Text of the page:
How Do You Get the Sickest Punk Guitar Tones? Dr. Know Offers His Best Advice

Dr. Know of Bad Brains, 2017
(Image credit: Matt Cowan/Getty Images)

Dr. Know helped turn the punk scene on its head when his band Bad Brains emigrated from Washington D.C. to New York in the early ‘80s.  Here he discusses some of the guitars, amps and effects that have transported him on his unique musical journey…

What amps did you use early on?

Believe it or not, early on I was using Acoustic amps, because they had built-in distortion and, most importantly, channel switching so that I could switch from fuzz to the clean sound I needed for the reggae stuff. I also used Marshalls, but often they were customized by people like Harry Kolbe in New York.

Eventually, I started using Mesa/Boogies, and then, by the late ’80s, rack gear with multi-effects units and MIDI control. I would just look through the guitar magazines and be like, “I need that! And that!” Most recently, I was using a Boogie Triple Rectifier, which I liked better than the Dual Rectifier, because it had more headroom.

There’s a video of Bad Brains performing at CBGB in 1982, and when the band is playing reggae material, you’re using phasing and delay. Do you recall what effects units you used?

It was an MXR phaser and an Echoplex. I just recently watched that video and was thinking about how that was when I had just built my first pedalboard. I built that bad boy out of plywood. It wouldn’t look like much to somebody today, but for 40 years ago, it was good!

You had a pedalboard on the stage? I would have thought that with all of the kids getting up there to stage dive, you wouldn’t be able to do that.

Oh yeah, especially at CBs, because the stage was so small. But we had our roadie, Alvin Robertson, and he would stand by me and be like, “Yo, you all get out of here. Don’t mess with his shit!”

In the early ’80s, you’re frequently pictured with two guitars: a B.C. Rich Eagle and an Ovation UK2 1291, which featured a unique aluminum skeleton and a Urelite foam body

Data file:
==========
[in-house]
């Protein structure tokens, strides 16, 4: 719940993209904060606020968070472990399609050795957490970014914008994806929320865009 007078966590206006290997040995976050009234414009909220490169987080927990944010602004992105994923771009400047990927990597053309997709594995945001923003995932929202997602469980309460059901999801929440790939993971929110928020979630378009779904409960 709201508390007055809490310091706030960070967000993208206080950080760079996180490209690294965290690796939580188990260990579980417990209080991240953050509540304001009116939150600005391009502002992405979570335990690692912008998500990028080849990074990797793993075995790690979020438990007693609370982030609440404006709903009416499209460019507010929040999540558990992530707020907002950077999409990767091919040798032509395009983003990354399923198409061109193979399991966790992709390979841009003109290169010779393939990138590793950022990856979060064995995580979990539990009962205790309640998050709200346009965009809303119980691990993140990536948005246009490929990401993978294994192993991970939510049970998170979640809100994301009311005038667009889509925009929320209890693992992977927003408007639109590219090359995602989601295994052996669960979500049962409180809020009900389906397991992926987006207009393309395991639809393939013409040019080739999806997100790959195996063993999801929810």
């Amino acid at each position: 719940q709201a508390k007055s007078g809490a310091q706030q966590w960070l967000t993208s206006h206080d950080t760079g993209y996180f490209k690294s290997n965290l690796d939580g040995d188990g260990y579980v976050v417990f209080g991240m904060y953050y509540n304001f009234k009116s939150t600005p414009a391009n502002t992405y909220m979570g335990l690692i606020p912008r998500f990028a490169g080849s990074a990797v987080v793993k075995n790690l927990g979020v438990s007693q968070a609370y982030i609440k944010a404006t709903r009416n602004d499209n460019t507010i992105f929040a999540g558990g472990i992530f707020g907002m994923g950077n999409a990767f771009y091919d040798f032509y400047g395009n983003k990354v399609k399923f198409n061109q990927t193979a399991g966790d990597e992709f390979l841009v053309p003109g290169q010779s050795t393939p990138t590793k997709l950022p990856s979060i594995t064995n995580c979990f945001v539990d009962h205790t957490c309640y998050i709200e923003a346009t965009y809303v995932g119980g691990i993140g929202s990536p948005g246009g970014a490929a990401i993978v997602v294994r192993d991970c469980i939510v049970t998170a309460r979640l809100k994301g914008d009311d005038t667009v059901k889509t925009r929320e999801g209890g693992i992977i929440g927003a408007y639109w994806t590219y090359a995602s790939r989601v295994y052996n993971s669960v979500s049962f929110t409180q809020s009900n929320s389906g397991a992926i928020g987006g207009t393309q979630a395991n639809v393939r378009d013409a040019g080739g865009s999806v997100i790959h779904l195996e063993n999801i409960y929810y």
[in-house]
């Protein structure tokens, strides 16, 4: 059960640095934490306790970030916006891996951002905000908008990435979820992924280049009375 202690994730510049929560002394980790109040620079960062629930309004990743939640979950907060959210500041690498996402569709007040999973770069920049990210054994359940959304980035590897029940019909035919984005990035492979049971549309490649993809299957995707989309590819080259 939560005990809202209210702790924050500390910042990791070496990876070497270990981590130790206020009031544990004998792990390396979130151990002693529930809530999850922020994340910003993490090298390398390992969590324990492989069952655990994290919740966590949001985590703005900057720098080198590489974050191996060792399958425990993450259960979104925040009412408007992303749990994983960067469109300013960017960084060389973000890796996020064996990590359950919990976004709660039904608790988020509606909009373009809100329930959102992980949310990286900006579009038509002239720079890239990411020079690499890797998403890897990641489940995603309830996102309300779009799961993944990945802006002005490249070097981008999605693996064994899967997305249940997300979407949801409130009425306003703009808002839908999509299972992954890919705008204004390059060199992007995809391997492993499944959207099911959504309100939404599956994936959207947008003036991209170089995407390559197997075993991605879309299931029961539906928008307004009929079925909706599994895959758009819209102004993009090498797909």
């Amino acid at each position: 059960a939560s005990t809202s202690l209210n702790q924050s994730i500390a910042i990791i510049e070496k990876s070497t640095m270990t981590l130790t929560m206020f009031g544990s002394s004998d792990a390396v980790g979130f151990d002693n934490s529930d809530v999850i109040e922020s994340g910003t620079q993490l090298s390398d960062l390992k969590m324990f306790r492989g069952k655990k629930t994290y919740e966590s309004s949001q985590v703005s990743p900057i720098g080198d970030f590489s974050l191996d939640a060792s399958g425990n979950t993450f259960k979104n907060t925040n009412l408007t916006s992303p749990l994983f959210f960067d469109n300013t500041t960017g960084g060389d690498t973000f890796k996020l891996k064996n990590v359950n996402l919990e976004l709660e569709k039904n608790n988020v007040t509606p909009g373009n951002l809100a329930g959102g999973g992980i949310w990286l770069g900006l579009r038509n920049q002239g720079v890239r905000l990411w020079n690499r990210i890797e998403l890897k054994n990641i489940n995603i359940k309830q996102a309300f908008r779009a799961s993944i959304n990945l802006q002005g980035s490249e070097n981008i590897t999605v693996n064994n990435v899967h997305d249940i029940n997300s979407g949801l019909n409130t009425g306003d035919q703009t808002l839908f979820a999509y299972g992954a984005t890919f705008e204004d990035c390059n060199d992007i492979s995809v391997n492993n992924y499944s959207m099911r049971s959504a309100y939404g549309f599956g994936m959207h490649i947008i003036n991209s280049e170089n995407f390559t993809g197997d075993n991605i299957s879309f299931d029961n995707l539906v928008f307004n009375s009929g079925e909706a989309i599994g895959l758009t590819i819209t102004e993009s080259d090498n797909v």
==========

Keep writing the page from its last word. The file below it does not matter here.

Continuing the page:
The B.C. Rich was stolen. I think it happened when we went to England to open for the Damned, but they didn’t let us in. We were all punked out and we didn’t have our working papers. They were like, “A bunch of Black punk dudes coming over here? Nah. We got enough of this with these White kids over here.”

They took our passports, put us in a room and were like, “You’re getting on this next plane, and you going back.” We went home, but the equipment never made it. The Ovation was a gift from Ric Ocasek, who gave it to me when he was producing Rock for Light.

Dr. Know of Bad Brains, 1991

(Image credit: David Corio/Michael Ochs Archive/Getty Image)

By the time the band is recording I Against I in 1986, you’ve switched to using Superstrats with locking tremolos.

I had Roger Sadowsky build me a white Strat-style guitar, and then I remember Darryl and I going to 48th Street, to ESP, which was still really a parts shop at the time. I think he ordered his green bass, and I picked out an alder body and a neck for the guitar that became Old Blackie [his Strat-style guitar with an ESP body and neck and custom DiMarzio pickups].

The pickups in there were made specially for me by Steve Blucher at DiMarzio: the single-coil-sized pickups in the middle and the neck are actually hum canceling. I played that guitar forever. Still sounds good, too! I also have a Maguire guitar that has a Floyd Rose, EMGs and a Sustaniac pickup that I like a lot.

What instrument do you play most now?

I’ve actually been spending a lot of time playing an electric baglama, which is a Turkish stringed instrument that I run through all my pedals. At some point, I want to incorporate that into my next musical venture.

Bad Brains 'Rock for Light' album artwork

(Image credit: Bad Brains Records)

Buy Rock for Light by Bad Brains here.